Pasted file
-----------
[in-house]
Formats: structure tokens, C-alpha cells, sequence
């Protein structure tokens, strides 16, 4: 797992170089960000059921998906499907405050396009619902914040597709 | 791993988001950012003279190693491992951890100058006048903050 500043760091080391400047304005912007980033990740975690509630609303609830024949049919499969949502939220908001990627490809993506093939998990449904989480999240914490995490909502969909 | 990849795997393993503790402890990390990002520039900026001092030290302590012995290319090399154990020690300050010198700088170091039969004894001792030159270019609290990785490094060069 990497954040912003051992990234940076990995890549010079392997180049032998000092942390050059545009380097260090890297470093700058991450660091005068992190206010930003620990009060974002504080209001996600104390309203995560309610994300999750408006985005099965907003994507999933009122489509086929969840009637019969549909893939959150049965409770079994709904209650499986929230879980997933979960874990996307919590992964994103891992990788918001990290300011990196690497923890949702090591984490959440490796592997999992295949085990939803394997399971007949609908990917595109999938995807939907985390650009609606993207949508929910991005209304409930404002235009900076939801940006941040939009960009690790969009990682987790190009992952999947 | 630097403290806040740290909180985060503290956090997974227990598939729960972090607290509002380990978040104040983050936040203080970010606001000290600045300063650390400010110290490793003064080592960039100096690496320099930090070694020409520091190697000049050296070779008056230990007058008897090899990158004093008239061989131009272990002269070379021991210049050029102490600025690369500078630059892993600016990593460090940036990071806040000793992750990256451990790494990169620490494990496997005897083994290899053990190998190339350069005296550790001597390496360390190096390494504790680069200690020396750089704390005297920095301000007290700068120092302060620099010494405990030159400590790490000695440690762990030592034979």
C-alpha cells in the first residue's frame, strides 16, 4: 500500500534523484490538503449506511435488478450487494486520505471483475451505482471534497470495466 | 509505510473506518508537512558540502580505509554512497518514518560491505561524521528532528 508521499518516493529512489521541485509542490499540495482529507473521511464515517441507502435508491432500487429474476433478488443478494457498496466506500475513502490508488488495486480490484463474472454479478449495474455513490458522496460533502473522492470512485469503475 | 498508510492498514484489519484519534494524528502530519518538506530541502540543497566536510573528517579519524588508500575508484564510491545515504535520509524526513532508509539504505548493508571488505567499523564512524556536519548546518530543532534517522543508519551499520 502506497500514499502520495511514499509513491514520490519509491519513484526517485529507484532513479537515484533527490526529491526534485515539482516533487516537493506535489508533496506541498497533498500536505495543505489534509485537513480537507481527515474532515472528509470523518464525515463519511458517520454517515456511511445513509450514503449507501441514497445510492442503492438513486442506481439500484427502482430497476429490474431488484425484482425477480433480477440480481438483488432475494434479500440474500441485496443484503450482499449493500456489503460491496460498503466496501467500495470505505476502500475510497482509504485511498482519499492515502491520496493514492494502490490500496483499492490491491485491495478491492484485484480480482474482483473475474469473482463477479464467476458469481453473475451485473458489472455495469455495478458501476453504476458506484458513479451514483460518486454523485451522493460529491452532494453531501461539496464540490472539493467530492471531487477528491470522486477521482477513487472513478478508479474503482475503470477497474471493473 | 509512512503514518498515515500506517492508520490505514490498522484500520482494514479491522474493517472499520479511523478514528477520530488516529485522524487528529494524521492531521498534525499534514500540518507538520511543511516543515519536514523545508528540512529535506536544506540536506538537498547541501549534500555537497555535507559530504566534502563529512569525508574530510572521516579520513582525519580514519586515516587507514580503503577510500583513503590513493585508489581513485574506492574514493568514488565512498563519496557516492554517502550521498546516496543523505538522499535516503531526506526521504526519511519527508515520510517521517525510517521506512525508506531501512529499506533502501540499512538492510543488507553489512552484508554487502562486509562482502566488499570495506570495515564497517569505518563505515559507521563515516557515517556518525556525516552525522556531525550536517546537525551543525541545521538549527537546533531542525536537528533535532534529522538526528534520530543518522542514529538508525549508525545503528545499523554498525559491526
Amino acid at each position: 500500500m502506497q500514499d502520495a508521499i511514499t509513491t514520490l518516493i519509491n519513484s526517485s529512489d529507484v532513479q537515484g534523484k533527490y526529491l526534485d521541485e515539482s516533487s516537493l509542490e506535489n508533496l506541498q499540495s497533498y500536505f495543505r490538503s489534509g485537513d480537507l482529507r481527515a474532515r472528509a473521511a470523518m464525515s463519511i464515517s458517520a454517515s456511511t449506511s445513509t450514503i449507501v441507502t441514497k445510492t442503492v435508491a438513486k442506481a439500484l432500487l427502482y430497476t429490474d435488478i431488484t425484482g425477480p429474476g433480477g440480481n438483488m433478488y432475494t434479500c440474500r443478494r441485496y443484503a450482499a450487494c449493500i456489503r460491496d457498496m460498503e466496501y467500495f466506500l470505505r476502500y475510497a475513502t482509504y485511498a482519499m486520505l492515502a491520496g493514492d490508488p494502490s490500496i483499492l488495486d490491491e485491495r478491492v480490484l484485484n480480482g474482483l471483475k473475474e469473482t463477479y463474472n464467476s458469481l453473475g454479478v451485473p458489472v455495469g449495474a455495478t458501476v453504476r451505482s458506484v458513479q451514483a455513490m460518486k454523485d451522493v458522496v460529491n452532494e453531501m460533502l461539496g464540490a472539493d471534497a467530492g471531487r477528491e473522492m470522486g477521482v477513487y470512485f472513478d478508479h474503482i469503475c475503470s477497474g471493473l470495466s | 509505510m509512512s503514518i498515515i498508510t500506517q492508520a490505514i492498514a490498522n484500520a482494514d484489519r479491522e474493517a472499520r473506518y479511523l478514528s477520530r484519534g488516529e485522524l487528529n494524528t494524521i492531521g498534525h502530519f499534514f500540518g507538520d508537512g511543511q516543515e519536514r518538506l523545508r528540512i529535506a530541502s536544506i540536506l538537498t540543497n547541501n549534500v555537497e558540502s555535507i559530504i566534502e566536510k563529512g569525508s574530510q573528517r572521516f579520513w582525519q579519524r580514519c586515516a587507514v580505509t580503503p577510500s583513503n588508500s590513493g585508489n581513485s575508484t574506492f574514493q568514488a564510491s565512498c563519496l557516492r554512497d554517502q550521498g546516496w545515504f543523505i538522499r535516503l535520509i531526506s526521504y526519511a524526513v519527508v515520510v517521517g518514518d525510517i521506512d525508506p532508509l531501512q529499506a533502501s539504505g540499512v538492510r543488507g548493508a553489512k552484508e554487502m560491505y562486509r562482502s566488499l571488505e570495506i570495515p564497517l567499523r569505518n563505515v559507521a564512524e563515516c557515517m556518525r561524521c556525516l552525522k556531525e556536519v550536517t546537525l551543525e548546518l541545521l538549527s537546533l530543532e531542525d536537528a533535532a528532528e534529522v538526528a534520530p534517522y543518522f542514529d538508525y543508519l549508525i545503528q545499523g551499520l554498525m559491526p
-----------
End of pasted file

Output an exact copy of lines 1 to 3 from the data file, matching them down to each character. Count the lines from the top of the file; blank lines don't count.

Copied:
[in-house]
Formats: structure tokens, C-alpha cells, sequence
């Protein structure tokens, strides 16, 4: 797992170089960000059921998906499907405050396009619902914040597709 | 791993988001950012003279190693491992951890100058006048903050 500043760091080391400047304005912007980033990740975690509630609303609830024949049919499969949502939220908001990627490809993506093939998990449904989480999240914490995490909502969909 | 990849795997393993503790402890990390990002520039900026001092030290302590012995290319090399154990020690300050010198700088170091039969004894001792030159270019609290990785490094060069 990497954040912003051992990234940076990995890549010079392997180049032998000092942390050059545009380097260090890297470093700058991450660091005068992190206010930003620990009060974002504080209001996600104390309203995560309610994300999750408006985005099965907003994507999933009122489509086929969840009637019969549909893939959150049965409770079994709904209650499986929230879980997933979960874990996307919590992964994103891992990788918001990290300011990196690497923890949702090591984490959440490796592997999992295949085990939803394997399971007949609908990917595109999938995807939907985390650009609606993207949508929910991005209304409930404002235009900076939801940006941040939009960009690790969009990682987790190009992952999947 | 630097403290806040740290909180985060503290956090997974227990598939729960972090607290509002380990978040104040983050936040203080970010606001000290600045300063650390400010110290490793003064080592960039100096690496320099930090070694020409520091190697000049050296070779008056230990007058008897090899990158004093008239061989131009272990002269070379021991210049050029102490600025690369500078630059892993600016990593460090940036990071806040000793992750990256451990790494990169620490494990496997005897083994290899053990190998190339350069005296550790001597390496360390190096390494504790680069200690020396750089704390005297920095301000007290700068120092302060620099010494405990030159400590790490000695440690762990030592034979």